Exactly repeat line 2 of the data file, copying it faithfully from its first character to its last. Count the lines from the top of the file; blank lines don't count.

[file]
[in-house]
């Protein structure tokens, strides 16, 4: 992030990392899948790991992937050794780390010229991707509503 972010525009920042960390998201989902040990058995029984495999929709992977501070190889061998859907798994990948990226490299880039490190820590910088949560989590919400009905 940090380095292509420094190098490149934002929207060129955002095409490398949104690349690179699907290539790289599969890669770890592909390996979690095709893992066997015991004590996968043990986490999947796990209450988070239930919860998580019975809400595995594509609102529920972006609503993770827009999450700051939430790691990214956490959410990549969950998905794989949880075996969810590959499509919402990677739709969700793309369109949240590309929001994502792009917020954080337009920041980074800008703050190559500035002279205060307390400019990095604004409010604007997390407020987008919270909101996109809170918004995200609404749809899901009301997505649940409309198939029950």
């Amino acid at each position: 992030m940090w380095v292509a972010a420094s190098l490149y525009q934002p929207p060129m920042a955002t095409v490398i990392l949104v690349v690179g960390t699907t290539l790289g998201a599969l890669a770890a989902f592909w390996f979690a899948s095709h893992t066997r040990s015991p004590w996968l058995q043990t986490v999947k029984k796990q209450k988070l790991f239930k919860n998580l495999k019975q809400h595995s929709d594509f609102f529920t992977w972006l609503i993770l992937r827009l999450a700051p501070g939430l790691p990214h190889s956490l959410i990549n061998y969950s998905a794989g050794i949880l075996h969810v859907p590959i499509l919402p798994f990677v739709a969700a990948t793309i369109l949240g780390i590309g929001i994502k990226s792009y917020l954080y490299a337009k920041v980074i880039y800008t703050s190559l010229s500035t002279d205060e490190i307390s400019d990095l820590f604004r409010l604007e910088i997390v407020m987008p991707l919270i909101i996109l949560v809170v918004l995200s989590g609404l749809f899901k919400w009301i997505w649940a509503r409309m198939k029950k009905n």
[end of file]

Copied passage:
């Protein structure tokens, strides 16, 4: 992030990392899948790991992937050794780390010229991707509503 972010525009920042960390998201989902040990058995029984495999929709992977501070190889061998859907798994990948990226490299880039490190820590910088949560989590919400009905 940090380095292509420094190098490149934002929207060129955002095409490398949104690349690179699907290539790289599969890669770890592909390996979690095709893992066997015991004590996968043990986490999947796990209450988070239930919860998580019975809400595995594509609102529920972006609503993770827009999450700051939430790691990214956490959410990549969950998905794989949880075996969810590959499509919402990677739709969700793309369109949240590309929001994502792009917020954080337009920041980074800008703050190559500035002279205060307390400019990095604004409010604007997390407020987008919270909101996109809170918004995200609404749809899901009301997505649940409309198939029950």